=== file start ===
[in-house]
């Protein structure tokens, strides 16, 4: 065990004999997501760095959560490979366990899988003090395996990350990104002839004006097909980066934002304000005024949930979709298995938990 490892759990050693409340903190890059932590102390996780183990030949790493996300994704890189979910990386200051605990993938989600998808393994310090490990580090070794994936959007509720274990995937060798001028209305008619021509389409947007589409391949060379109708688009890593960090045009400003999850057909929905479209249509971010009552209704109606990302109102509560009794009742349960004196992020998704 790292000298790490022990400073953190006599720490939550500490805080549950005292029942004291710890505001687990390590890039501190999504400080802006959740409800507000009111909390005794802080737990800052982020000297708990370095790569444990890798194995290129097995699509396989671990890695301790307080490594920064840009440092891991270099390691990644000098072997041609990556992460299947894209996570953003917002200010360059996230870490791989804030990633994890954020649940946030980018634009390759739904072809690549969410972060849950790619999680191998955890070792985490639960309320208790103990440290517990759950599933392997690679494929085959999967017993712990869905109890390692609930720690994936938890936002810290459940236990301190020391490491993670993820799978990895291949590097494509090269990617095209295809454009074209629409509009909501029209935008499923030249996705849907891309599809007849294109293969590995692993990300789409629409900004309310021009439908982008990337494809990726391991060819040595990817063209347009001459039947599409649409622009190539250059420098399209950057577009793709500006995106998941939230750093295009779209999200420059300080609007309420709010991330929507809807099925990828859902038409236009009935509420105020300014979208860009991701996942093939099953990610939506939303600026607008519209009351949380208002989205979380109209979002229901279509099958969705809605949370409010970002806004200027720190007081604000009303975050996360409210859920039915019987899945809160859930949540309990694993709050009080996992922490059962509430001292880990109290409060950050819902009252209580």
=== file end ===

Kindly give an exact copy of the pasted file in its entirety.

[in-house]
């Protein structure tokens, strides 16, 4: 065990004999997501760095959560490979366990899988003090395996990350990104002839004006097909980066934002304000005024949930979709298995938990 490892759990050693409340903190890059932590102390996780183990030949790493996300994704890189979910990386200051605990993938989600998808393994310090490990580090070794994936959007509720274990995937060798001028209305008619021509389409947007589409391949060379109708688009890593960090045009400003999850057909929905479209249509971010009552209704109606990302109102509560009794009742349960004196992020998704 790292000298790490022990400073953190006599720490939550500490805080549950005292029942004291710890505001687990390590890039501190999504400080802006959740409800507000009111909390005794802080737990800052982020000297708990370095790569444990890798194995290129097995699509396989671990890695301790307080490594920064840009440092891991270099390691990644000098072997041609990556992460299947894209996570953003917002200010360059996230870490791989804030990633994890954020649940946030980018634009390759739904072809690549969410972060849950790619999680191998955890070792985490639960309320208790103990440290517990759950599933392997690679494929085959999967017993712990869905109890390692609930720690994936938890936002810290459940236990301190020391490491993670993820799978990895291949590097494509090269990617095209295809454009074209629409509009909501029209935008499923030249996705849907891309599809007849294109293969590995692993990300789409629409900004309310021009439908982008990337494809990726391991060819040595990817063209347009001459039947599409649409622009190539250059420098399209950057577009793709500006995106998941939230750093295009779209999200420059300080609007309420709010991330929507809807099925990828859902038409236009009935509420105020300014979208860009991701996942093939099953990610939506939303600026607008519209009351949380208002989205979380109209979002229901279509099958969705809605949370409010970002806004200027720190007081604000009303975050996360409210859920039915019987899945809160859930949540309990694993709050009080996992922490059962509430001292880990109290409060950050819902009252209580």